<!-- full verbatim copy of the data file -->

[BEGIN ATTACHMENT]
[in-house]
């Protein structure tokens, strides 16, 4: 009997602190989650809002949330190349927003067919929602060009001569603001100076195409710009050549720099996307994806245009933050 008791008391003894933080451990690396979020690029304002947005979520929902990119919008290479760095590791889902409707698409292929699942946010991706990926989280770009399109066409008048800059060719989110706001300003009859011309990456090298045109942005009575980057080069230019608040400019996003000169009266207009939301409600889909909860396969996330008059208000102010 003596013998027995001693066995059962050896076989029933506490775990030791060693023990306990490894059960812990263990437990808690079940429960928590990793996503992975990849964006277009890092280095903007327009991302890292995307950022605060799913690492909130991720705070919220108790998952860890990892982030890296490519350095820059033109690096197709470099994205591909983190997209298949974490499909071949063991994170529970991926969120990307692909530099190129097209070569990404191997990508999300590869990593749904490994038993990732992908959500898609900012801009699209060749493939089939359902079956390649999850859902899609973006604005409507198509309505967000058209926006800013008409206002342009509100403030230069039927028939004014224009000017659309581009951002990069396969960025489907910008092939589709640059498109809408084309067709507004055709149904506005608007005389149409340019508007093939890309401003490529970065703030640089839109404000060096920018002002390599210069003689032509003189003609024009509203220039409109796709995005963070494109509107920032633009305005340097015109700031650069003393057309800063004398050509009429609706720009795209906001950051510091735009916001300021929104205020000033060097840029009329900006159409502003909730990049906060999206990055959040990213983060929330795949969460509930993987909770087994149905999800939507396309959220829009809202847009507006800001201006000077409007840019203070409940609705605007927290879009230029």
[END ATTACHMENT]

[in-house]
């Protein structure tokens, strides 16, 4: 009997602190989650809002949330190349927003067919929602060009001569603001100076195409710009050549720099996307994806245009933050 008791008391003894933080451990690396979020690029304002947005979520929902990119919008290479760095590791889902409707698409292929699942946010991706990926989280770009399109066409008048800059060719989110706001300003009859011309990456090298045109942005009575980057080069230019608040400019996003000169009266207009939301409600889909909860396969996330008059208000102010 003596013998027995001693066995059962050896076989029933506490775990030791060693023990306990490894059960812990263990437990808690079940429960928590990793996503992975990849964006277009890092280095903007327009991302890292995307950022605060799913690492909130991720705070919220108790998952860890990892982030890296490519350095820059033109690096197709470099994205591909983190997209298949974490499909071949063991994170529970991926969120990307692909530099190129097209070569990404191997990508999300590869990593749904490994038993990732992908959500898609900012801009699209060749493939089939359902079956390649999850859902899609973006604005409507198509309505967000058209926006800013008409206002342009509100403030230069039927028939004014224009000017659309581009951002990069396969960025489907910008092939589709640059498109809408084309067709507004055709149904506005608007005389149409340019508007093939890309401003490529970065703030640089839109404000060096920018002002390599210069003689032509003189003609024009509203220039409109796709995005963070494109509107920032633009305005340097015109700031650069003393057309800063004398050509009429609706720009795209906001950051510091735009916001300021929104205020000033060097840029009329900006159409502003909730990049906060999206990055959040990213983060929330795949969460509930993987909770087994149905999800939507396309959220829009809202847009507006800001201006000077409007840019203070409940609705605007927290879009230029």